Reviews for Whipping Boy


Publishers Weekly Reviews 1986 May #4
With his flair for persuading readers to believe in the ridiculous, Fleischman scores a hit with his new creation. Sis's skillful pictures emphasize particular events in the adventures of the orphan Jemmy, kept in his king's palace to be thrashed for the offenses by the royal heir, known as Prince Brat. It is forbid den to punish Brat, whose tricks multi ply until Jemmy is tempted to escape the daily round of flogging. But the prince himself takes off and forces the whip ping boy to go with him. As they get into and out of trouble on the outside, Jemmy hears that he has been accused of abducting Brat. When the prince ar ranges for their return to the palace, poor Jemmy fears the worst, but things turn out for the best at the story's satis fying close. Colorful types like thieves called Hold-Your-Nose Billy, Betsy and her dancing bear Petunia, et al., increase the fun. (711 Copyright 1986 Cahners Business Information.

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School Library Journal Reviews 1986 May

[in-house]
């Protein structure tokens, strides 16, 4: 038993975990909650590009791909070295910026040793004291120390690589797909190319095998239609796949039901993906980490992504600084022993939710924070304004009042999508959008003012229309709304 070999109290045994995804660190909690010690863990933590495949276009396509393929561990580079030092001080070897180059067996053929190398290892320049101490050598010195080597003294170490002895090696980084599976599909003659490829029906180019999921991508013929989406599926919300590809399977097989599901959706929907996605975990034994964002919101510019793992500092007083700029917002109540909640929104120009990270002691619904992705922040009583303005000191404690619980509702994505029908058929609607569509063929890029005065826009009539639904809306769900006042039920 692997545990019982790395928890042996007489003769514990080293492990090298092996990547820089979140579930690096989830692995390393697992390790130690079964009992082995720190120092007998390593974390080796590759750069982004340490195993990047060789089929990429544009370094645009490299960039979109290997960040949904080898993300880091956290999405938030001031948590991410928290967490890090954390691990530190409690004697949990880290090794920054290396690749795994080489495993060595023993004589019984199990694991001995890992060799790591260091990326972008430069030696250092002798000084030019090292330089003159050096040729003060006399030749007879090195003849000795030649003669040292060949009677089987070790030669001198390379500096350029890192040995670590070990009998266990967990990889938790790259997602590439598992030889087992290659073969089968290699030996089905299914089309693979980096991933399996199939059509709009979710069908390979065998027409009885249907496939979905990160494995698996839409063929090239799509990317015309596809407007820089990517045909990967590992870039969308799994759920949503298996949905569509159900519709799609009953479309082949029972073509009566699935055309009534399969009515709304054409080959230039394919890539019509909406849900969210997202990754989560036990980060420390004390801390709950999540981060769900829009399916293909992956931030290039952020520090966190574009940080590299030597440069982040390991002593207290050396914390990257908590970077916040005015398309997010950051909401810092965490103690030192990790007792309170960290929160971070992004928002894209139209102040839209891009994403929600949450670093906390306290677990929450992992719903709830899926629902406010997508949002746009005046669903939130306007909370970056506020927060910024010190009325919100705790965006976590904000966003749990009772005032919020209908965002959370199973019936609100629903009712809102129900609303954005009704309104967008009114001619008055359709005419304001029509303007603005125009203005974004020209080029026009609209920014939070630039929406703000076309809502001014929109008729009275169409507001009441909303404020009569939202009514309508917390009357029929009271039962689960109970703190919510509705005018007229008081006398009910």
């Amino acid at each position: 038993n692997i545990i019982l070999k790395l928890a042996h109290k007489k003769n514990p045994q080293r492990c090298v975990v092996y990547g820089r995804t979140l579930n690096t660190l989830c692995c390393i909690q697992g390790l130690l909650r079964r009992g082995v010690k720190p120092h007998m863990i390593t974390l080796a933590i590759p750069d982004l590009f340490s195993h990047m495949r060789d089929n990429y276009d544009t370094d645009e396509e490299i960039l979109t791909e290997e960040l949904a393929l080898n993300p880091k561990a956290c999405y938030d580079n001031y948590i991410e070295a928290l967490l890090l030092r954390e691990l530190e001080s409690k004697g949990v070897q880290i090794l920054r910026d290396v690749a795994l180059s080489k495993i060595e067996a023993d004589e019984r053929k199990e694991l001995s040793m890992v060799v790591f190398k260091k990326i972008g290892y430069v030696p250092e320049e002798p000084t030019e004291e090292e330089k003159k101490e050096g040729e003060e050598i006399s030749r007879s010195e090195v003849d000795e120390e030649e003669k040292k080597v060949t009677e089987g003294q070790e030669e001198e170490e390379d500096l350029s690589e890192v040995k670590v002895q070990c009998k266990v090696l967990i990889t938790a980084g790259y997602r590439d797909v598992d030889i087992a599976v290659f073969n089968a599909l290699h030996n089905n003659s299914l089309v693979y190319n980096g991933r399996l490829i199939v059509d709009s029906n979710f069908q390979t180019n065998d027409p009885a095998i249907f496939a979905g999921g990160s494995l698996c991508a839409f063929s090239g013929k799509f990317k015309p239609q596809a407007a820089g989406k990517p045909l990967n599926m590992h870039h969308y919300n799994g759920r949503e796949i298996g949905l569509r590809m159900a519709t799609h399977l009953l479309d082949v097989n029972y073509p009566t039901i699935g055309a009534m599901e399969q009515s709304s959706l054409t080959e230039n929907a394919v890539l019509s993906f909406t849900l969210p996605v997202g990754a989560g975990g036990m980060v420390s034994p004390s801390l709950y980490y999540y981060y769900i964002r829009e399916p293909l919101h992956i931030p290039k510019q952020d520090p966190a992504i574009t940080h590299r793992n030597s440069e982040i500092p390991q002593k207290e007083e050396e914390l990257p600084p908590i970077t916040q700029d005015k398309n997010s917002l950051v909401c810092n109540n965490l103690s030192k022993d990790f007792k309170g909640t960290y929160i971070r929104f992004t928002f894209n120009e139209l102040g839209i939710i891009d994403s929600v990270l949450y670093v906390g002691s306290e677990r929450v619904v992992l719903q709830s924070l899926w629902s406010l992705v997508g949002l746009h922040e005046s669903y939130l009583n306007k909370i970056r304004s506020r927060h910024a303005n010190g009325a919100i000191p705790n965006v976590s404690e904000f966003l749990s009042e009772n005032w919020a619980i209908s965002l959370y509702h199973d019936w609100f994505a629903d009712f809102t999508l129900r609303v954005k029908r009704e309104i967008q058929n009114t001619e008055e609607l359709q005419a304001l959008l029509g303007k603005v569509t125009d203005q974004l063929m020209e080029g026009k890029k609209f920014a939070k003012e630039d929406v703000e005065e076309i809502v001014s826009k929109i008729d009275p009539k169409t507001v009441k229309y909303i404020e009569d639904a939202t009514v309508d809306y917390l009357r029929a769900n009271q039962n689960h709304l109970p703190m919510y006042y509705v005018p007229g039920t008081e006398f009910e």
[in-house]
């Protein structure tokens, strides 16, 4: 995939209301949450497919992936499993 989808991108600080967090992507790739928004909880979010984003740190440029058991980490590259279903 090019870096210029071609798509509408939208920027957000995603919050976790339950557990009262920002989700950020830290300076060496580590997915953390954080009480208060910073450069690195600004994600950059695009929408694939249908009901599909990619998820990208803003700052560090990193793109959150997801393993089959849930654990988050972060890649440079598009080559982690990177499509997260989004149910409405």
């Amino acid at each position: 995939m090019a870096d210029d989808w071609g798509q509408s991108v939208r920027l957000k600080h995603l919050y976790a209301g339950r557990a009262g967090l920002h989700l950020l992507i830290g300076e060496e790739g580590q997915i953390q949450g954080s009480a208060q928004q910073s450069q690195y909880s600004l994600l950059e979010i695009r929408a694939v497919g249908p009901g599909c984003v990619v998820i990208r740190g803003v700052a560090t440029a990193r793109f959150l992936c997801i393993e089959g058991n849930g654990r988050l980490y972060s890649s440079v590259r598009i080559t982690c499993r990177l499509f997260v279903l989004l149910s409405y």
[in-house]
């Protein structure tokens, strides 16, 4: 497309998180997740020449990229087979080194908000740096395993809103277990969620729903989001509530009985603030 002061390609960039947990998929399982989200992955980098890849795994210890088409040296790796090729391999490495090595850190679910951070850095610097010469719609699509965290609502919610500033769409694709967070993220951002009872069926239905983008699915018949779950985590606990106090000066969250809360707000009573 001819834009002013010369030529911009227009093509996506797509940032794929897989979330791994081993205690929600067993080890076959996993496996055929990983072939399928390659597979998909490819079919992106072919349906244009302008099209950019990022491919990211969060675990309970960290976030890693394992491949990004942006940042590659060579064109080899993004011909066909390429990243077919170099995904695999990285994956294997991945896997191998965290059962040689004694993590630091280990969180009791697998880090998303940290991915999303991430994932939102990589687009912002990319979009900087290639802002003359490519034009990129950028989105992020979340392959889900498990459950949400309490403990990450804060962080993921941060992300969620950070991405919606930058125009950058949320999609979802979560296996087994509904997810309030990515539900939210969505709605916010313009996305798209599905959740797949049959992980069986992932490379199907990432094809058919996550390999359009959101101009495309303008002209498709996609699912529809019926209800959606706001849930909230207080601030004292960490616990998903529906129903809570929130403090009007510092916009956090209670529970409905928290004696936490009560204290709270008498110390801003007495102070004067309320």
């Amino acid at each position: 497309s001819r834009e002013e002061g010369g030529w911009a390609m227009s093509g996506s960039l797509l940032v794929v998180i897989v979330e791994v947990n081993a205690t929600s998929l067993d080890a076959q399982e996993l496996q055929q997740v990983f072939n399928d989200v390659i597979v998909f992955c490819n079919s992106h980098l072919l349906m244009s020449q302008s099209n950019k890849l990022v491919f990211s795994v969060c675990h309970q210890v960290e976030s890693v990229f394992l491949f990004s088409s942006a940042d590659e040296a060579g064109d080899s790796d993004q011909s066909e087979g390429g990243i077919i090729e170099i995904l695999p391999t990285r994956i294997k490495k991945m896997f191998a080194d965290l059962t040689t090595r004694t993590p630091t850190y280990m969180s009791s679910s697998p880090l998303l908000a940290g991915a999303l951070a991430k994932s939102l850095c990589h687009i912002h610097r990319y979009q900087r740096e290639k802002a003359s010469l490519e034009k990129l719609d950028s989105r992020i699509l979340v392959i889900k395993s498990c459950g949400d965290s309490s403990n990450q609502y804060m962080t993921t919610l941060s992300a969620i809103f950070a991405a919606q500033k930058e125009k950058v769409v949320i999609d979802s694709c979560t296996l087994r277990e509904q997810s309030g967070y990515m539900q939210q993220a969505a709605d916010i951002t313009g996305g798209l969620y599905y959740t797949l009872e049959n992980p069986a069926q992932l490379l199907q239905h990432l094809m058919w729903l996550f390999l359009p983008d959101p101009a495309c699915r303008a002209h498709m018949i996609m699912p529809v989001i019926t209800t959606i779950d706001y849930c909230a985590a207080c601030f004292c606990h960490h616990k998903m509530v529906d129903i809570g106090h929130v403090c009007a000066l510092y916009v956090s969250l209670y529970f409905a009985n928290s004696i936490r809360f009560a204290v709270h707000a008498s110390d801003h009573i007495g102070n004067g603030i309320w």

Gr 5-7 Roles are changed when young Prince Brat, as everyone calls him (he is so altogether rotten that ``Not even black cats would cross his path''), runs away with Jemmy, his whipping boy (the commoner who takes the Prince's punishments). Because Brat has never learned to write and Jemmy can, a couple of prince-nappers decide that Jemmy is the real prince. Chiefly through Jemmy's cleverness, the two escape and return to court. Brat has learned much and changed for the better during his adventures. He winds up calling Jemmy ``friend,'' and he is certain to be a better prince hereafter. This whimsical, readable story delights in the manner of Bill Brittain's books The Wish Giver (1983) and The Devil's Donkey (1981, both Harper). Full-page black-and-white illustrationssomewhat grotesque but always complementaryadd attractiveness to the story. The mistaken identity plot is always a good one: children, even fairly old ones, like disguises and this kind of mix-up. Supplementary characters are well-drawn both by Fleischman and by Sis, so the whole hangs together in basic appeal. Readers could well move from The Whipping Boy to its much longer cousin, Mark Twain's The Prince and the Pauper. George Gleason, Department of English, Southwest Missouri State University, Springfield Copyright 1986 Cahners Business Information.

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